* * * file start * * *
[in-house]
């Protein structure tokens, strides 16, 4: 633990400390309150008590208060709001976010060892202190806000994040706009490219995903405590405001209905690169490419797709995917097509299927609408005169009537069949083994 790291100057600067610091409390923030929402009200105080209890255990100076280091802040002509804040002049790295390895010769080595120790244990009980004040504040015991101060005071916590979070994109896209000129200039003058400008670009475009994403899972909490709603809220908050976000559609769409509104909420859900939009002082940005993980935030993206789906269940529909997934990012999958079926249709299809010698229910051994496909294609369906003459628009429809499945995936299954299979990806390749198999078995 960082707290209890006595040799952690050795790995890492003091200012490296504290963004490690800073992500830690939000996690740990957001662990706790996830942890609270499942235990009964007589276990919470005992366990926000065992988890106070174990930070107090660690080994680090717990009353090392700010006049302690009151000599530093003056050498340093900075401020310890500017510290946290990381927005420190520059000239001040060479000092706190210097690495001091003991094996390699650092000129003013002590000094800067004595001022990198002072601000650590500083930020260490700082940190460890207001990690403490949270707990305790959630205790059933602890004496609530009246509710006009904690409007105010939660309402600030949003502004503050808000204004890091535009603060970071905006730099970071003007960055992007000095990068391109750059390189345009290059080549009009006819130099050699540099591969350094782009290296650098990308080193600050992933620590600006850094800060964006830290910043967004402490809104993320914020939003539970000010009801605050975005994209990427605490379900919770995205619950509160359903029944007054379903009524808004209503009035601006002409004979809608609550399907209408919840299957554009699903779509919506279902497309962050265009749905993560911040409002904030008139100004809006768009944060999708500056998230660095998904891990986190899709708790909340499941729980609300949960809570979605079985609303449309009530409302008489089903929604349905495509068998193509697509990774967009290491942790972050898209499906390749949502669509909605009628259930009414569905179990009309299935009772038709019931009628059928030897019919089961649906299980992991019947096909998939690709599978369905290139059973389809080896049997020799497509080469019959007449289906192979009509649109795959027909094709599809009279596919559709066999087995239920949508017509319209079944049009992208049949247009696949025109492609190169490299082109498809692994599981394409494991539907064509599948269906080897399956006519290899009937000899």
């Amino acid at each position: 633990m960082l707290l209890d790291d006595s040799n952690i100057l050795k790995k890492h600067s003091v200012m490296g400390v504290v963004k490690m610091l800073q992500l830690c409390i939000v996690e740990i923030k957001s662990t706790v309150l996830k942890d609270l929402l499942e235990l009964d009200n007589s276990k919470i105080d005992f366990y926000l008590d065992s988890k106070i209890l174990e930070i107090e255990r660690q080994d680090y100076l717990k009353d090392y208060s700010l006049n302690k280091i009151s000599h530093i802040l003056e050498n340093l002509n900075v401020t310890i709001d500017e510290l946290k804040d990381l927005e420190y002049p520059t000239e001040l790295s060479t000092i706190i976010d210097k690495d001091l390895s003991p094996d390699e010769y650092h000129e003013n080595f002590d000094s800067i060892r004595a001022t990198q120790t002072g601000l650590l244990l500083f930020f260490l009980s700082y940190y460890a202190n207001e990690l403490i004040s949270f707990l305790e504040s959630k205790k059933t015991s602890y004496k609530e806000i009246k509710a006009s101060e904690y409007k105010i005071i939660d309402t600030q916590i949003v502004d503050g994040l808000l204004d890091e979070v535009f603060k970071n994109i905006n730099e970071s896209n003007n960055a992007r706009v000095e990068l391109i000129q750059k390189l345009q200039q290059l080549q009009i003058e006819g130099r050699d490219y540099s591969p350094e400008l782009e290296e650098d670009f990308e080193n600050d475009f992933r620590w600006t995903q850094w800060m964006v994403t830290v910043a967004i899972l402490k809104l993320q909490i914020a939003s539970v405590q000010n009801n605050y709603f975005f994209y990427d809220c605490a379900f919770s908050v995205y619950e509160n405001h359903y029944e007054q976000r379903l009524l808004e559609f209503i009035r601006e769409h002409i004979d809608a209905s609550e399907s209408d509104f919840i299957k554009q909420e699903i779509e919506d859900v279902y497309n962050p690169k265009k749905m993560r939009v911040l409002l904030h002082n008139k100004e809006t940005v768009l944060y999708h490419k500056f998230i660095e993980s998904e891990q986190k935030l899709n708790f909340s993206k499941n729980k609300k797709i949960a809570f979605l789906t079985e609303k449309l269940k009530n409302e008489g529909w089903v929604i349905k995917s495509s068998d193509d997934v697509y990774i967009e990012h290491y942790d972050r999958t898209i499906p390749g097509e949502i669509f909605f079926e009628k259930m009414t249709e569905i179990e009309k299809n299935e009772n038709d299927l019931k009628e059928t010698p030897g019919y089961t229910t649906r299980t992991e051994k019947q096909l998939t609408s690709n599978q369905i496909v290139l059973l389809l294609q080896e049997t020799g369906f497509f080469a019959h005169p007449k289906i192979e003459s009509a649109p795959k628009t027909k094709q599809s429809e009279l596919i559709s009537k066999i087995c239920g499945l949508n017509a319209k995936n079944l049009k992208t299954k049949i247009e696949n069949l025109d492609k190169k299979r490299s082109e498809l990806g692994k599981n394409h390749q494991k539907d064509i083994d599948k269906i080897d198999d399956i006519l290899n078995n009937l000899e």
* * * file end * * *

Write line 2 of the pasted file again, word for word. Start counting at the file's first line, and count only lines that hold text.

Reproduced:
């Protein structure tokens, strides 16, 4: 633990400390309150008590208060709001976010060892202190806000994040706009490219995903405590405001209905690169490419797709995917097509299927609408005169009537069949083994 790291100057600067610091409390923030929402009200105080209890255990100076280091802040002509804040002049790295390895010769080595120790244990009980004040504040015991101060005071916590979070994109896209000129200039003058400008670009475009994403899972909490709603809220908050976000559609769409509104909420859900939009002082940005993980935030993206789906269940529909997934990012999958079926249709299809010698229910051994496909294609369906003459628009429809499945995936299954299979990806390749198999078995 960082707290209890006595040799952690050795790995890492003091200012490296504290963004490690800073992500830690939000996690740990957001662990706790996830942890609270499942235990009964007589276990919470005992366990926000065992988890106070174990930070107090660690080994680090717990009353090392700010006049302690009151000599530093003056050498340093900075401020310890500017510290946290990381927005420190520059000239001040060479000092706190210097690495001091003991094996390699650092000129003013002590000094800067004595001022990198002072601000650590500083930020260490700082940190460890207001990690403490949270707990305790959630205790059933602890004496609530009246509710006009904690409007105010939660309402600030949003502004503050808000204004890091535009603060970071905006730099970071003007960055992007000095990068391109750059390189345009290059080549009009006819130099050699540099591969350094782009290296650098990308080193600050992933620590600006850094800060964006830290910043967004402490809104993320914020939003539970000010009801605050975005994209990427605490379900919770995205619950509160359903029944007054379903009524808004209503009035601006002409004979809608609550399907209408919840299957554009699903779509919506279902497309962050265009749905993560911040409002904030008139100004809006768009944060999708500056998230660095998904891990986190899709708790909340499941729980609300949960809570979605079985609303449309009530409302008489089903929604349905495509068998193509697509990774967009290491942790972050898209499906390749949502669509909605009628259930009414569905179990009309299935009772038709019931009628059928030897019919089961649906299980992991019947096909998939690709599978369905290139059973389809080896049997020799497509080469019959007449289906192979009509649109795959027909094709599809009279596919559709066999087995239920949508017509319209079944049009992208049949247009696949025109492609190169490299082109498809692994599981394409494991539907064509599948269906080897399956006519290899009937000899």